Consider how much he says about competing aesthetics, both moral and literal, in just one sentence (the opener) in reviewing King Vidor’s Street Scene. “The Russians discovered that the oblique- and consequently- distorted shot of a bottle, a bull’s neck, or a column had greater visual value that Hollywood’s thousand and one extras, hastily camouflaged as Assyrians then shuffled into total confusion by Cecil B. DeMille.” Borges is showing his distaste for the vulgar and pointless, but lest you think he is overpraising art for the sake of art, he continues, with trademark modesty, insight, and wit.
They also discovered that Midwestern cliches– the merits of espionage and betrayal, of everlasting wedded bliss, the untarnished purity of prostitutes, the finishing uppercut dealt by a sober young man– could be exchanged for other, no less admirable cliches. (Thus in one of the noblest Soviet films, a battleship bombards the teeming port of Odessa at close range, with no casualties except for some marble lions. This marksmanship is harmless because is comes from a virtuous, maximum battleship.
From here, he goes on to decry the idea that the world had decided to replace American cinema with Russian, since the world was “saturated to the point of disgust with Hollywood productions” (in 1931! As Borges would argue, history is always repeating itself in some kind of endless present). He praises Vidor’s film, as well as the virtues of other American films. There is an endless generosity of spirit, leavened only when what he see seems tacky.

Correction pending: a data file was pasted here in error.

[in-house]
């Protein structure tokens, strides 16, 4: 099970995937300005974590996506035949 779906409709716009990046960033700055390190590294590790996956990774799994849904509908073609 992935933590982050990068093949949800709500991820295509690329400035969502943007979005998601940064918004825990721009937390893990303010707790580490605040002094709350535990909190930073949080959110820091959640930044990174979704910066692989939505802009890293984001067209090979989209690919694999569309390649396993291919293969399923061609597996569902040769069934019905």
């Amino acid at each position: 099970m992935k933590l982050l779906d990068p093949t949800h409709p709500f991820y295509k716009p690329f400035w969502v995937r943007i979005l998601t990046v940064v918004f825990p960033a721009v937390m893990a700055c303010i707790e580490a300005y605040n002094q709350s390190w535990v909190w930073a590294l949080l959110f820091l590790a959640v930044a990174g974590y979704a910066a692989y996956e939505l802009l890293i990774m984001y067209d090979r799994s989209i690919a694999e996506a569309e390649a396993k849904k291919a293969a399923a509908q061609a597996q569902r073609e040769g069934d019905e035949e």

There’s a certain giddy modernity to reading his reviews. He seems to have love for Chaplin and a love for Keaton, which is where I think we’re at now, after years of being forced to choose. He anticipates the growing blockbusters, seeing audiences who were once frightened by a solitary train yawning at hundreds of galloping horses. He doesn’t particularly care for Citizen Kane, although he recognizes its greatness. (His review of Kane is talked in greater depth in a fantastic essay on Borges by Jonathan Russel Clark in LitHub yesterday. He goes far deeper into Borges the critic, and with sharper insight, than does this piece.)
One wonders then, what an older Borges, whose sight failed him in the mid-50s, would have made of the growing language of cinematic expression by Hitchcock, by Truffaut, by Kubrick, by Scorcese, and even by George Lucas. Would he have seen vast wonders? Would the movies have been too vulgar for this elderly gentleman? Would the coarseness rub him the wrong way? Or would he have seen echoes of earlier bawdier times, of Vikings telling sex epics to each other on the high seas, and of soldiers bragging about their latest conquest? Or, more likely, some of each, in his endless fairness.
In a way then, this is about blindness. The degeneration that overtook him stole a form of human expression. It robbed him of a way to absorb more stories. Given his prodigious memory for what he had read, this might have been the primary downfall of his blindness (for us, the selfish reader) When you recognize his depth and passion for the stories we tell, and their echoes around the world and through time, you realize why he was such a good film critic. This was the next step in storytelling, a way to wed visuals to our words, in a way not dissimilar from the dramatists that created the first stage plays, or the men who drew stories on the walls of great hunts. We see that the slowly growing darkness was indeed tragic, as the newst medium lost from its ranks of interpreters our greatest reader.